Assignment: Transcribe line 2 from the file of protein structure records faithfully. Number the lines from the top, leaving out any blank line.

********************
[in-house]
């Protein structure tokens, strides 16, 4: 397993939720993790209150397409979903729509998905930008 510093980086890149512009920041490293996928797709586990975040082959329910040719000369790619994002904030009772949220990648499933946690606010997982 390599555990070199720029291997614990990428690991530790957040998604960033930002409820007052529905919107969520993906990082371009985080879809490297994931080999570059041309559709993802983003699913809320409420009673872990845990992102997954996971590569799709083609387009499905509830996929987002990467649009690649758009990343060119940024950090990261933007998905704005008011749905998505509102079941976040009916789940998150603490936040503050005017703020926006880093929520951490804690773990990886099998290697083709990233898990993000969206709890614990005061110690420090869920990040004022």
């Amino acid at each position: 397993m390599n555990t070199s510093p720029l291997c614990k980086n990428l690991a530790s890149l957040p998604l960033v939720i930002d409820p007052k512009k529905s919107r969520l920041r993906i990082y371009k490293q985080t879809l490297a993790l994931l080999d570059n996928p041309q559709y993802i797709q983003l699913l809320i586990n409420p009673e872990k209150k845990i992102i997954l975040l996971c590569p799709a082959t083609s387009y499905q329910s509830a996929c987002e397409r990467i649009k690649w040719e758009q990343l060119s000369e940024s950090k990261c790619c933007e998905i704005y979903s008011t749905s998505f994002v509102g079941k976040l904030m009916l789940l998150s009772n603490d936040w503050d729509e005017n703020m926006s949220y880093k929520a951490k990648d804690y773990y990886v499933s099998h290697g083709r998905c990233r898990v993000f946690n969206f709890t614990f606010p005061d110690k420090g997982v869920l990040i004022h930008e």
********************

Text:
């Protein structure tokens, strides 16, 4: 397993939720993790209150397409979903729509998905930008 510093980086890149512009920041490293996928797709586990975040082959329910040719000369790619994002904030009772949220990648499933946690606010997982 390599555990070199720029291997614990990428690991530790957040998604960033930002409820007052529905919107969520993906990082371009985080879809490297994931080999570059041309559709993802983003699913809320409420009673872990845990992102997954996971590569799709083609387009499905509830996929987002990467649009690649758009990343060119940024950090990261933007998905704005008011749905998505509102079941976040009916789940998150603490936040503050005017703020926006880093929520951490804690773990990886099998290697083709990233898990993000969206709890614990005061110690420090869920990040004022």